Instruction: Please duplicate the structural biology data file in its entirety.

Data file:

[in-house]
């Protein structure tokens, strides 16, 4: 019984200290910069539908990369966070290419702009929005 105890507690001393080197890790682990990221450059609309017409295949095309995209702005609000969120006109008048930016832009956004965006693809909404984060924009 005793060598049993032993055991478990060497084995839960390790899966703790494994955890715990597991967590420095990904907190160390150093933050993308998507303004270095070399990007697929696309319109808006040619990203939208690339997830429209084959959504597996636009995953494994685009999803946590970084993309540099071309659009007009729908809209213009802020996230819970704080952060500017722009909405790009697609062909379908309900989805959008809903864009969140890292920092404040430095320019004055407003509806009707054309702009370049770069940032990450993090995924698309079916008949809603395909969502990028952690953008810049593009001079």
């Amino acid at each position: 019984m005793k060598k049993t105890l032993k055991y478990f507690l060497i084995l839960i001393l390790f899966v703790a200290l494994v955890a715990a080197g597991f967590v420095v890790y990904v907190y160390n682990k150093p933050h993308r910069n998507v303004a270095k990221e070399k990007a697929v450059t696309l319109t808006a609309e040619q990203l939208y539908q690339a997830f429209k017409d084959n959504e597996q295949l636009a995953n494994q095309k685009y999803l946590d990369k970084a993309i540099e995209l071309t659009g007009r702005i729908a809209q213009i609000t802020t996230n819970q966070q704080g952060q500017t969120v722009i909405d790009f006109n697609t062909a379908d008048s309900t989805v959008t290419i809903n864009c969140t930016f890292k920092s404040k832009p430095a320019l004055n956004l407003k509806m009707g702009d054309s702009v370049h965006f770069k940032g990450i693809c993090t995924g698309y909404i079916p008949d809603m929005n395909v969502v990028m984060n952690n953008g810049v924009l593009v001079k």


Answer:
[in-house]
């Protein structure tokens, strides 16, 4: 019984200290910069539908990369966070290419702009929005 105890507690001393080197890790682990990221450059609309017409295949095309995209702005609000969120006109008048930016832009956004965006693809909404984060924009 005793060598049993032993055991478990060497084995839960390790899966703790494994955890715990597991967590420095990904907190160390150093933050993308998507303004270095070399990007697929696309319109808006040619990203939208690339997830429209084959959504597996636009995953494994685009999803946590970084993309540099071309659009007009729908809209213009802020996230819970704080952060500017722009909405790009697609062909379908309900989805959008809903864009969140890292920092404040430095320019004055407003509806009707054309702009370049770069940032990450993090995924698309079916008949809603395909969502990028952690953008810049593009001079």
């Amino acid at each position: 019984m005793k060598k049993t105890l032993k055991y478990f507690l060497i084995l839960i001393l390790f899966v703790a200290l494994v955890a715990a080197g597991f967590v420095v890790y990904v907190y160390n682990k150093p933050h993308r910069n998507v303004a270095k990221e070399k990007a697929v450059t696309l319109t808006a609309e040619q990203l939208y539908q690339a997830f429209k017409d084959n959504e597996q295949l636009a995953n494994q095309k685009y999803l946590d990369k970084a993309i540099e995209l071309t659009g007009r702005i729908a809209q213009i609000t802020t996230n819970q966070q704080g952060q500017t969120v722009i909405d790009f006109n697609t062909a379908d008048s309900t989805v959008t290419i809903n864009c969140t930016f890292k920092s404040k832009p430095a320019l004055n956004l407003k509806m009707g702009d054309s702009v370049h965006f770069k940032g990450i693809c993090t995924g698309y909404i079916p008949d809603m929005n395909v969502v990028m984060n952690n953008g810049v924009l593009v001079k």